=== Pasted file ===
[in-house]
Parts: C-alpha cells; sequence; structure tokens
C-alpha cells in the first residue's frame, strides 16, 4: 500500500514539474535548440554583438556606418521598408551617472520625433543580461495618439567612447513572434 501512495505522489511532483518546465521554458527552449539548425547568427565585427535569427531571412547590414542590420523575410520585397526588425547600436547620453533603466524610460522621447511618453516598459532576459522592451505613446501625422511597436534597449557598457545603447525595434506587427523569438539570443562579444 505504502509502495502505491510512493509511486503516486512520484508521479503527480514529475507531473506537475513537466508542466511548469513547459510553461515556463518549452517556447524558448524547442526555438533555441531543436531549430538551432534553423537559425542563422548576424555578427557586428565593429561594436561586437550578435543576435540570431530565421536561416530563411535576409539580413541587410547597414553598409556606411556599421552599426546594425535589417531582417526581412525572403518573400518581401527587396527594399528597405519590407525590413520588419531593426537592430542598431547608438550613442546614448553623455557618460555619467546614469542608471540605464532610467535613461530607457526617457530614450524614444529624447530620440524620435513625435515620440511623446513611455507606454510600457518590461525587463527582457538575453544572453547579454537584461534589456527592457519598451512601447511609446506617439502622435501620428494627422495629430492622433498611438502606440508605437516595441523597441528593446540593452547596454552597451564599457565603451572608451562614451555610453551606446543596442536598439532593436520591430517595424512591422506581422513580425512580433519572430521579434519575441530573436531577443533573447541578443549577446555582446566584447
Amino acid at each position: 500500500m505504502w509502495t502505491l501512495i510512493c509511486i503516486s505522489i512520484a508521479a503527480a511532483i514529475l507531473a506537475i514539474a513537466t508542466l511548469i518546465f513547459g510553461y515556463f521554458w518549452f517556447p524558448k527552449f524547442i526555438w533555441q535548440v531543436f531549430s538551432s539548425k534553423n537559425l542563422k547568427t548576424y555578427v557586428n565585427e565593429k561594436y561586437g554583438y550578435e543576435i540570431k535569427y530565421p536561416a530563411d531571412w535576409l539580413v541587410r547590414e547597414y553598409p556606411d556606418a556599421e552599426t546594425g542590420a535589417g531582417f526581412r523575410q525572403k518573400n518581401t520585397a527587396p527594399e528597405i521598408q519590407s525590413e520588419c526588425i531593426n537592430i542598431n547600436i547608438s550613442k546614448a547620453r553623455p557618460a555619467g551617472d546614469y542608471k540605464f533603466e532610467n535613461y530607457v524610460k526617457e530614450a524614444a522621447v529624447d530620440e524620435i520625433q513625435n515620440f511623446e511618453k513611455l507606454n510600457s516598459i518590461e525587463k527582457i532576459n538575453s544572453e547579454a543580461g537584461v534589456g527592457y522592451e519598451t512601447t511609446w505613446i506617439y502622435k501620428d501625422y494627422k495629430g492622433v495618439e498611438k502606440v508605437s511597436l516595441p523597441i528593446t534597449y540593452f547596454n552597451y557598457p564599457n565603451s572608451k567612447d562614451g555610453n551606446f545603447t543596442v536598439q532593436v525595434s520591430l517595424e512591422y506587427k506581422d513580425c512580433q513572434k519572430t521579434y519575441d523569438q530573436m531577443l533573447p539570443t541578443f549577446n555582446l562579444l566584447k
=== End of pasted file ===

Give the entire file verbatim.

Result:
[in-house]
Parts: C-alpha cells; sequence; structure tokens
C-alpha cells in the first residue's frame, strides 16, 4: 500500500514539474535548440554583438556606418521598408551617472520625433543580461495618439567612447513572434 501512495505522489511532483518546465521554458527552449539548425547568427565585427535569427531571412547590414542590420523575410520585397526588425547600436547620453533603466524610460522621447511618453516598459532576459522592451505613446501625422511597436534597449557598457545603447525595434506587427523569438539570443562579444 505504502509502495502505491510512493509511486503516486512520484508521479503527480514529475507531473506537475513537466508542466511548469513547459510553461515556463518549452517556447524558448524547442526555438533555441531543436531549430538551432534553423537559425542563422548576424555578427557586428565593429561594436561586437550578435543576435540570431530565421536561416530563411535576409539580413541587410547597414553598409556606411556599421552599426546594425535589417531582417526581412525572403518573400518581401527587396527594399528597405519590407525590413520588419531593426537592430542598431547608438550613442546614448553623455557618460555619467546614469542608471540605464532610467535613461530607457526617457530614450524614444529624447530620440524620435513625435515620440511623446513611455507606454510600457518590461525587463527582457538575453544572453547579454537584461534589456527592457519598451512601447511609446506617439502622435501620428494627422495629430492622433498611438502606440508605437516595441523597441528593446540593452547596454552597451564599457565603451572608451562614451555610453551606446543596442536598439532593436520591430517595424512591422506581422513580425512580433519572430521579434519575441530573436531577443533573447541578443549577446555582446566584447
Amino acid at each position: 500500500m505504502w509502495t502505491l501512495i510512493c509511486i503516486s505522489i512520484a508521479a503527480a511532483i514529475l507531473a506537475i514539474a513537466t508542466l511548469i518546465f513547459g510553461y515556463f521554458w518549452f517556447p524558448k527552449f524547442i526555438w533555441q535548440v531543436f531549430s538551432s539548425k534553423n537559425l542563422k547568427t548576424y555578427v557586428n565585427e565593429k561594436y561586437g554583438y550578435e543576435i540570431k535569427y530565421p536561416a530563411d531571412w535576409l539580413v541587410r547590414e547597414y553598409p556606411d556606418a556599421e552599426t546594425g542590420a535589417g531582417f526581412r523575410q525572403k518573400n518581401t520585397a527587396p527594399e528597405i521598408q519590407s525590413e520588419c526588425i531593426n537592430i542598431n547600436i547608438s550613442k546614448a547620453r553623455p557618460a555619467g551617472d546614469y542608471k540605464f533603466e532610467n535613461y530607457v524610460k526617457e530614450a524614444a522621447v529624447d530620440e524620435i520625433q513625435n515620440f511623446e511618453k513611455l507606454n510600457s516598459i518590461e525587463k527582457i532576459n538575453s544572453e547579454a543580461g537584461v534589456g527592457y522592451e519598451t512601447t511609446w505613446i506617439y502622435k501620428d501625422y494627422k495629430g492622433v495618439e498611438k502606440v508605437s511597436l516595441p523597441i528593446t534597449y540593452f547596454n552597451y557598457p564599457n565603451s572608451k567612447d562614451g555610453n551606446f545603447t543596442v536598439q532593436v525595434s520591430l517595424e512591422y506587427k506581422d513580425c512580433q513572434k519572430t521579434y519575441d523569438q530573436m531577443l533573447p539570443t541578443f549577446n555582446l562579444l566584447k